On Monday, the Secretary of the U.S. Department of Health and Human Services announced that the Affordable Care Act resulted in 16.4 million Americans getting health coverage since its implementation in October 2013. According to official statistics, the current situation is the most notable improvement in four decades.
But, Sylvia Mathews Burwell, the secretary of the HHS, also said that more had to be done in terms of affordability and distribution since people needed “better quality at a better price.”
Mrs. Burwell disclosed that the Affordable Care Act managed to gain the trust of minorities and young adults. As a result, many of the members of these groups decided to go for health insurance.
Additionally, the HHS explained that many young people received health insurance when Obamacare expanded health coverage to people under 26, while more than 14 million adults entered the program through Medicaid expansion, work insurance, and individual purchase.
When asked whether the pending King vs. Burwell case had any odds of success, Obama administration officials expressed their confidence that the government would win the case.
On the other hand, if the U.S. Supreme Court Justices rule against the federal government, 36 states with federally-run insurance exchanges would see their subsidies and tax credits cut. As a result, more than 87 percent of the 8.5 million people who purchased insurance through a federal insurance marketplace would be deprived of their subsidies, which are worth at an average $263 per month.
Additionally, many low- and medium-income people announced that if they lose subsidies they would drop health insurance on account of it being too costly. As a result, lack of subsidies will lead to higher prices for health insurance since only sick people will remain enrolled in the system. But higher prices will force a new wave of healthy people to leave the system and even higher prices, creating a so-called “insurance death spiral,” the feds explained.
However, Americans seem less convinced by official arguments of the Obama health law’s efficacy. In September, only 37 percent of U.S. citizens perceived Obamacare as being necessary, while Republicans in the House have already tried repealing or change it more than 50 times.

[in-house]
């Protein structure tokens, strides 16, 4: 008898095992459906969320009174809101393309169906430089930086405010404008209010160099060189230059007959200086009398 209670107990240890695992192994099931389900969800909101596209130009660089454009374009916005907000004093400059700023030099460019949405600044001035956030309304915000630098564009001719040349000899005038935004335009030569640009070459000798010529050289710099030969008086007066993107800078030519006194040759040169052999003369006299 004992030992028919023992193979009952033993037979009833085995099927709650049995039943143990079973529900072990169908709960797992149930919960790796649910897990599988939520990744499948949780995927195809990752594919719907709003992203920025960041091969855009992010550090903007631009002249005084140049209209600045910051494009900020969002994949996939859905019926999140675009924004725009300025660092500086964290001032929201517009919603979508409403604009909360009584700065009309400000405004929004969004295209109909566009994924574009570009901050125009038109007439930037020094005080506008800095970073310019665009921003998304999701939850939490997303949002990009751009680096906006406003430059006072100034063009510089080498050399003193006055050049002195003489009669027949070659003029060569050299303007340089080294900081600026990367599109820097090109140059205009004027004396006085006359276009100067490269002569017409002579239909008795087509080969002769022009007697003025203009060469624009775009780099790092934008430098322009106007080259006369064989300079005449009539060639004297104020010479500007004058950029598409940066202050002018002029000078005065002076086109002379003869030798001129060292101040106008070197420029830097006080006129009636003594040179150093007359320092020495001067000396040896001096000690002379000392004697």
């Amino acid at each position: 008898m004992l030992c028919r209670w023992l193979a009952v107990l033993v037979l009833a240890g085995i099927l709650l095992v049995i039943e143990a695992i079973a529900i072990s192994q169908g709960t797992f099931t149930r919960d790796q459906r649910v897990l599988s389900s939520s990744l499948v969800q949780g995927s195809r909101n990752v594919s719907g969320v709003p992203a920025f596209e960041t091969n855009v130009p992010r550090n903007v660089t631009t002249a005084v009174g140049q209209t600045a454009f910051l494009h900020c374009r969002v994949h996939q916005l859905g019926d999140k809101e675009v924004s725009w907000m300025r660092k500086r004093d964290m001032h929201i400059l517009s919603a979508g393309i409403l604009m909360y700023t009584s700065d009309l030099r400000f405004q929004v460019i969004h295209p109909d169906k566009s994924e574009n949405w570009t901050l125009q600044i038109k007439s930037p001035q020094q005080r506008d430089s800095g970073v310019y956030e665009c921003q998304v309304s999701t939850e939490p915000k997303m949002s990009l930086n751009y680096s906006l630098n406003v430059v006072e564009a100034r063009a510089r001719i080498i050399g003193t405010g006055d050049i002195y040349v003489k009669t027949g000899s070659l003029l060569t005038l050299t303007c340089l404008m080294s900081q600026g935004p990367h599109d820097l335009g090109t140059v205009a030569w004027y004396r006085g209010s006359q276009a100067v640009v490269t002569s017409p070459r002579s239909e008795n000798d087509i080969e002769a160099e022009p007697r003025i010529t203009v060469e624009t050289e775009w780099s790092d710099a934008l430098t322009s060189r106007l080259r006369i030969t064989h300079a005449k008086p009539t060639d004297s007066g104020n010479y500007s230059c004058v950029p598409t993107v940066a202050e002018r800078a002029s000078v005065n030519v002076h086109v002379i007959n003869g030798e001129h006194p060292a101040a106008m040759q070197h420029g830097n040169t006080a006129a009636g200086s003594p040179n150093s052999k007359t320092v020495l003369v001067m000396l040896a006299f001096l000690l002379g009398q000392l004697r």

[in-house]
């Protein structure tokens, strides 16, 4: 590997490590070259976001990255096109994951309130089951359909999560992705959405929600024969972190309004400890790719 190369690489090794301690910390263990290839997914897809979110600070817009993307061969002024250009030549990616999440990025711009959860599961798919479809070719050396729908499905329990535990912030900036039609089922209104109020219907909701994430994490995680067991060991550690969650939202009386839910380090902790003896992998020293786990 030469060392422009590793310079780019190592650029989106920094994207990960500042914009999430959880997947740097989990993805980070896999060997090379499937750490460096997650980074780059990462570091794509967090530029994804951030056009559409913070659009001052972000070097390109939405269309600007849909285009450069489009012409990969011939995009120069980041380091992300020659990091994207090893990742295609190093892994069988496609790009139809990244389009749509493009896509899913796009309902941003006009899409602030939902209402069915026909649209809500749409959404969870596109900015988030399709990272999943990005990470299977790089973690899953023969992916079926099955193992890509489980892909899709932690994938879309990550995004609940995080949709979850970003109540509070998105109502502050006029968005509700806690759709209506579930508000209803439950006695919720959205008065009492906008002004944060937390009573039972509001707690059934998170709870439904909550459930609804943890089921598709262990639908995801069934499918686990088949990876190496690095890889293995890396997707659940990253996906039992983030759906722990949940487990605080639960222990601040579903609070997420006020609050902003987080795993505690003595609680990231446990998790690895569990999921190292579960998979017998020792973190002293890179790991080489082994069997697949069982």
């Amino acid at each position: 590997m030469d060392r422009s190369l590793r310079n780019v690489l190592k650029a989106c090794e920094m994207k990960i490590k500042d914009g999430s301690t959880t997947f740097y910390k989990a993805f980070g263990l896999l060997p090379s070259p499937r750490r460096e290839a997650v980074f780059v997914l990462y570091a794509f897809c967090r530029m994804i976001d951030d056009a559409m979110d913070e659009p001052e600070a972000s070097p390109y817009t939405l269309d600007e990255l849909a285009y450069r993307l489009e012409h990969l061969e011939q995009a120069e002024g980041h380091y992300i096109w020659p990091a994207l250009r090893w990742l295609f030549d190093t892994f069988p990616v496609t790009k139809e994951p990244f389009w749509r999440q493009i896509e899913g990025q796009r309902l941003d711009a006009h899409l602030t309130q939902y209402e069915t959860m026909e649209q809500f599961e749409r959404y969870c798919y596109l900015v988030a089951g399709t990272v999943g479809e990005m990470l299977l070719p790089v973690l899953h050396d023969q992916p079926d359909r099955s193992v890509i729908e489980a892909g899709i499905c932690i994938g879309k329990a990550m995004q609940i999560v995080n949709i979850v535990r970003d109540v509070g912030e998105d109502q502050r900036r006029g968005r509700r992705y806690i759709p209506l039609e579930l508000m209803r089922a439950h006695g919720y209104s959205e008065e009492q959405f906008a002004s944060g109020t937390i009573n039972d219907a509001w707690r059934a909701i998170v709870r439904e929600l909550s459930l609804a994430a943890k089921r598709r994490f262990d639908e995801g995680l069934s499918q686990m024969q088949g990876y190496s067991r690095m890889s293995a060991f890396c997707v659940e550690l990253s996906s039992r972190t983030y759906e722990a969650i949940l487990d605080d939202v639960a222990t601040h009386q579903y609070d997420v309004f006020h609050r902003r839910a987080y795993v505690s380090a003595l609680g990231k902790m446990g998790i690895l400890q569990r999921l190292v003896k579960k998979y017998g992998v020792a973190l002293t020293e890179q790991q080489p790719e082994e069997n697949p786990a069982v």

The law is unpopular mainly because many people see it as a burdening measure taken by the government without the majority consent. But some federal officials argued that the law was benefiting the private sector as a successful enrollment often results in a strong market.
However, both President Obama and HHS secretary Burwell tried to win the heart of the public by telling compelling stories of the people “saved” by Obamacare. For instance, at an October press conference, Anne Ha of Philadelphia made a strong impression on the crowd when she told her story about how signing up for health insurance had helped her save half a million dollars in medical expenses as she was diagnosed shortly after with stomach cancer.In the end, she paid only $5,000 for the medical procedure to have half of her stomach removed and the related costs.
On Monday, Mrs. Burwell also told the story of a woman who had a family business and realized the importance of a health insurance when she was handling a 2,000-pound meat grinder and almost cut her hand. Impressive or not, Mrs. Burwell expressed her opinion that Americans are able to make good choices when all the right information is available to them.